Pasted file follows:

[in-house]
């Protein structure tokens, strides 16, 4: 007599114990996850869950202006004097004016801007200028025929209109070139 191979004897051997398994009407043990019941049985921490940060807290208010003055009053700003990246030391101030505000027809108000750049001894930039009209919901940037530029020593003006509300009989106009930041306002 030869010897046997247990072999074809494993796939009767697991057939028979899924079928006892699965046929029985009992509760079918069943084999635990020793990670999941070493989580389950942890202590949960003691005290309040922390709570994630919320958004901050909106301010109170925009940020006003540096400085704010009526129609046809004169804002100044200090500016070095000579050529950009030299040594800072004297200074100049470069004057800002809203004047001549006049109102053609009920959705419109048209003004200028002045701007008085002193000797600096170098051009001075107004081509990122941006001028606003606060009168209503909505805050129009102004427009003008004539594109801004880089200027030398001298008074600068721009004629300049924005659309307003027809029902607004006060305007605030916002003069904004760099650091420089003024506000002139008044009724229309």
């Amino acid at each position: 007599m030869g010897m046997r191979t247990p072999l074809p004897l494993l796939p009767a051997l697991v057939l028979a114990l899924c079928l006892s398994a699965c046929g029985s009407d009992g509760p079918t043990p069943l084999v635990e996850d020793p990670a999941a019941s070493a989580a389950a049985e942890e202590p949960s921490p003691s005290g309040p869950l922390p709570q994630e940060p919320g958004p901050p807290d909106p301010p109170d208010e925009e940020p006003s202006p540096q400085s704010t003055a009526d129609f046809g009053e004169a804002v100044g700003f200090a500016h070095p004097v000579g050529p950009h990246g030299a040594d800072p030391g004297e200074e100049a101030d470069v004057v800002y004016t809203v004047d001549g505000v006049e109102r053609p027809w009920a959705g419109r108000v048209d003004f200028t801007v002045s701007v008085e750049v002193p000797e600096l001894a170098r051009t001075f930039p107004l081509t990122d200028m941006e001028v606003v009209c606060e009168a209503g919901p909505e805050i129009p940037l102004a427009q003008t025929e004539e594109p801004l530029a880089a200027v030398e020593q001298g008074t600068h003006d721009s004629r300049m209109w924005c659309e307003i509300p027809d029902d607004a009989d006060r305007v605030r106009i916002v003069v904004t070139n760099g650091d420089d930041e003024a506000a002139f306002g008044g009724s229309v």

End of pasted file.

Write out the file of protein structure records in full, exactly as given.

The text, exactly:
[in-house]
């Protein structure tokens, strides 16, 4: 007599114990996850869950202006004097004016801007200028025929209109070139 191979004897051997398994009407043990019941049985921490940060807290208010003055009053700003990246030391101030505000027809108000750049001894930039009209919901940037530029020593003006509300009989106009930041306002 030869010897046997247990072999074809494993796939009767697991057939028979899924079928006892699965046929029985009992509760079918069943084999635990020793990670999941070493989580389950942890202590949960003691005290309040922390709570994630919320958004901050909106301010109170925009940020006003540096400085704010009526129609046809004169804002100044200090500016070095000579050529950009030299040594800072004297200074100049470069004057800002809203004047001549006049109102053609009920959705419109048209003004200028002045701007008085002193000797600096170098051009001075107004081509990122941006001028606003606060009168209503909505805050129009102004427009003008004539594109801004880089200027030398001298008074600068721009004629300049924005659309307003027809029902607004006060305007605030916002003069904004760099650091420089003024506000002139008044009724229309």
């Amino acid at each position: 007599m030869g010897m046997r191979t247990p072999l074809p004897l494993l796939p009767a051997l697991v057939l028979a114990l899924c079928l006892s398994a699965c046929g029985s009407d009992g509760p079918t043990p069943l084999v635990e996850d020793p990670a999941a019941s070493a989580a389950a049985e942890e202590p949960s921490p003691s005290g309040p869950l922390p709570q994630e940060p919320g958004p901050p807290d909106p301010p109170d208010e925009e940020p006003s202006p540096q400085s704010t003055a009526d129609f046809g009053e004169a804002v100044g700003f200090a500016h070095p004097v000579g050529p950009h990246g030299a040594d800072p030391g004297e200074e100049a101030d470069v004057v800002y004016t809203v004047d001549g505000v006049e109102r053609p027809w009920a959705g419109r108000v048209d003004f200028t801007v002045s701007v008085e750049v002193p000797e600096l001894a170098r051009t001075f930039p107004l081509t990122d200028m941006e001028v606003v009209c606060e009168a209503g919901p909505e805050i129009p940037l102004a427009q003008t025929e004539e594109p801004l530029a880089a200027v030398e020593q001298g008074t600068h003006d721009s004629r300049m209109w924005c659309e307003i509300p027809d029902d607004a009989d006060r305007v605030r106009i916002v003069v904004t070139n760099g650091d420089d930041e003024a506000a002139f306002g008044g009724s229309v």